Back in 1999 I left home for a 3 month, post-graduation trip to Southeast Asia and now, some 12 years later, that trip has yet to end. I’ve spent my time backpacking, working, volunteering and living in over 75 countries as I just can’t seem to break my addiction to the first-hand education that world travel provides.
These days, I also write about my life as a permanent nomad over at my blog – WanderingEarl.com. My posts tend to focus not so much on the sights I visit, but on the human interactions and lessons I learn along the way. I also aims to demonstrate that a life of travel is not some crazy fantasy but a very realistic and rewarding lifestyle option instead.
When did you visit India?
My first visit was back in 2001 and since that visit I have traveled to India 9 more times, with my latest visit being in 2009. In total, I have spent over 2 years in this country with some of my trips being as short as three weeks and my longest lasting almost six months. I also hope to return this year as well and plan to spend at least three months in the country exploring some of the areas that I have yet to experience and returning to some of my favorite spots!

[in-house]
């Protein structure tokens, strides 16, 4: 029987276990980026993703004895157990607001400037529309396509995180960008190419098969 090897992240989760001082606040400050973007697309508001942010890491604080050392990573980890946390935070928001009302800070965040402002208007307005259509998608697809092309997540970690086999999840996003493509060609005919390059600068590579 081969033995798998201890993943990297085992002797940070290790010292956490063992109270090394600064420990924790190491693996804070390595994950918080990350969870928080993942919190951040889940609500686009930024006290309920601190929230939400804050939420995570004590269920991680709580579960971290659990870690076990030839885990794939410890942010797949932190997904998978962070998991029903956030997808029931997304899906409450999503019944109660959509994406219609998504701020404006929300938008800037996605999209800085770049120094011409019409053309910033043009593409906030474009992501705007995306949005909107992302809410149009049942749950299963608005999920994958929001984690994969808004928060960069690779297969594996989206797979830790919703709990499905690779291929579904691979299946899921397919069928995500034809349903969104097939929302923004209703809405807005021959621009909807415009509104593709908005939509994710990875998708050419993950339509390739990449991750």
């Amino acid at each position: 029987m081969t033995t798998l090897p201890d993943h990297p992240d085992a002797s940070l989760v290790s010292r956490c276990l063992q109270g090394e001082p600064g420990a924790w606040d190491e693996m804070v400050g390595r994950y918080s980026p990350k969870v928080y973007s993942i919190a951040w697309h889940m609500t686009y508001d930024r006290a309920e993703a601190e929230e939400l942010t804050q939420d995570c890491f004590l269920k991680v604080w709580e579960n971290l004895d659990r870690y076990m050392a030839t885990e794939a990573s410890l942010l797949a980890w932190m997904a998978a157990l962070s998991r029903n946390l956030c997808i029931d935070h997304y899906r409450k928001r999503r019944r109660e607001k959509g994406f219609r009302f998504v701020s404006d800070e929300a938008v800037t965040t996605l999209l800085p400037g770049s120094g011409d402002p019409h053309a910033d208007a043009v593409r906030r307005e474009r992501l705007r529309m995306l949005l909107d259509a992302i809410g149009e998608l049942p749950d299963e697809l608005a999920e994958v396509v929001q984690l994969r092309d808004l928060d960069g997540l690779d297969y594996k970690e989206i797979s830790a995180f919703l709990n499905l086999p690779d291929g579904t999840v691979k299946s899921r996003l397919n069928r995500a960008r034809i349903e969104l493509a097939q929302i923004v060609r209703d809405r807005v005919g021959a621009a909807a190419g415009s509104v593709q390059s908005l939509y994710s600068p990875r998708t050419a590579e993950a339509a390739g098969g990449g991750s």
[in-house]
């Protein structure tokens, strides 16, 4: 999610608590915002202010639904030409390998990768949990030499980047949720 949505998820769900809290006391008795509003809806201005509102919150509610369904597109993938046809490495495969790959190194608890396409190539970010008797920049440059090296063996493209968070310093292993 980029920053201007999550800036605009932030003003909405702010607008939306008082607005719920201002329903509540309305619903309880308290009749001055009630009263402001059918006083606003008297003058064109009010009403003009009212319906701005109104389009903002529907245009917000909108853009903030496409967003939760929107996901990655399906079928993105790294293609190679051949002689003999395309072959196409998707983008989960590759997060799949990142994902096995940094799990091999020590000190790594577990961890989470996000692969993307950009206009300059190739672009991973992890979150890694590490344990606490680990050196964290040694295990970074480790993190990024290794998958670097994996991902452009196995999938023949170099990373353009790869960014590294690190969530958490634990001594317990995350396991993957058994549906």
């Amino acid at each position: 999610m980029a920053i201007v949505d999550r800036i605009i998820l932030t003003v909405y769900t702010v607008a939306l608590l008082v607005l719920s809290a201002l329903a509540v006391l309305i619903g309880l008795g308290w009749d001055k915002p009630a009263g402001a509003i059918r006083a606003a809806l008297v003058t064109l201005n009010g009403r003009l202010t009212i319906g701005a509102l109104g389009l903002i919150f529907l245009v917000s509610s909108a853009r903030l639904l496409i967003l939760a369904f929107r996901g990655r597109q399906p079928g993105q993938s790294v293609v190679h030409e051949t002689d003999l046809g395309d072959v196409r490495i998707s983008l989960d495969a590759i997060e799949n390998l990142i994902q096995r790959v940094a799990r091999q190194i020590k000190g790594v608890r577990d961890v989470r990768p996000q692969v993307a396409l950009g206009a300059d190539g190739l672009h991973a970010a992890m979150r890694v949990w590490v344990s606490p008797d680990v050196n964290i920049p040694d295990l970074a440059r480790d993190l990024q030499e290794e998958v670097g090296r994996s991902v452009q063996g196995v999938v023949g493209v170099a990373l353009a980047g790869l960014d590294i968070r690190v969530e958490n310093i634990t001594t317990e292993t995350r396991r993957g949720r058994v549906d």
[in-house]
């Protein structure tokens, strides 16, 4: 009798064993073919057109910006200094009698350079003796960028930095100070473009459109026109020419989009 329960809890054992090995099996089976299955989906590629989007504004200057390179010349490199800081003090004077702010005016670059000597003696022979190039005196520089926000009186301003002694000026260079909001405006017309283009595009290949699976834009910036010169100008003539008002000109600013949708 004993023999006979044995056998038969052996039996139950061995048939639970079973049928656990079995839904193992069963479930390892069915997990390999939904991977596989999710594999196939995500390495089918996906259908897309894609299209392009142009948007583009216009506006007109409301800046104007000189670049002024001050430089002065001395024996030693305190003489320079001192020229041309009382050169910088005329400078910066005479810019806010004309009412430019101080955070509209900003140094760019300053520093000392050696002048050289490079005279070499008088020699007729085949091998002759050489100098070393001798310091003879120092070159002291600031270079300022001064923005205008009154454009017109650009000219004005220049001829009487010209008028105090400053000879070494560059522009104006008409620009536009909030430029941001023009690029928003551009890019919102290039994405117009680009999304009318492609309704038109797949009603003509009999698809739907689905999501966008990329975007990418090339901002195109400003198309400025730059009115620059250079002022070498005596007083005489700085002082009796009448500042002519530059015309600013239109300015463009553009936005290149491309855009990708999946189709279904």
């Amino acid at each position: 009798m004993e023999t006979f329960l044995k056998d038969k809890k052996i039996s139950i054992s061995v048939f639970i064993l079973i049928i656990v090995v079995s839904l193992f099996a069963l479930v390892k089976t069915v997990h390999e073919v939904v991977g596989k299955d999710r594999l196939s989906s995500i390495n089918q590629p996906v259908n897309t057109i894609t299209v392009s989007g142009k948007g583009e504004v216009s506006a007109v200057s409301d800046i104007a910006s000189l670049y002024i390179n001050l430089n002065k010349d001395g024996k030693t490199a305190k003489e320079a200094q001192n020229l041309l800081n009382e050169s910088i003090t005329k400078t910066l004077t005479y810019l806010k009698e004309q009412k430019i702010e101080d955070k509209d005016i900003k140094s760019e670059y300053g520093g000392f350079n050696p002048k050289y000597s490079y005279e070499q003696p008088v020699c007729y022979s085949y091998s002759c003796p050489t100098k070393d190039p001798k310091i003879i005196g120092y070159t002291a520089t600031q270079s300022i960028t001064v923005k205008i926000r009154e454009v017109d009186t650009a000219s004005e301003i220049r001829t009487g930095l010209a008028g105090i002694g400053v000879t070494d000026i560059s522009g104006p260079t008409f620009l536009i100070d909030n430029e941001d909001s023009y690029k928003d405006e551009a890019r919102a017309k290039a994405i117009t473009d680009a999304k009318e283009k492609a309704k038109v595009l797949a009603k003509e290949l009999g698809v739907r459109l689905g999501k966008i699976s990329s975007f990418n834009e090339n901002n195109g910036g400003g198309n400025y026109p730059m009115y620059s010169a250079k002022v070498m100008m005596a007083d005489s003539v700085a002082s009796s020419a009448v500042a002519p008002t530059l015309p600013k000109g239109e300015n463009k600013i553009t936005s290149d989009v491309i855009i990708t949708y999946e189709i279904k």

Which regions did you go to?
By this point I have seen a great deal of the country, from the north to the south, east to west. I’ve visited 20 out of the 28 states and most of the states I haven’t been to are in the more remote far North-east region. Some of the states I’ve spent the most time in include Haryana, Himachal Pradesh, Uttar Pradesh, Rajasthan, West Bengal, Karnataka, Kerala, Maharasthra and Uttarakhand. And overall, some of my favorite locations are the Spiti and Kinnaur Valleys, Leh, Varanasi, Delhi, Gokarna, Bundi, Udaipur, Kolkata and Cochin.
What made you decide to go to India?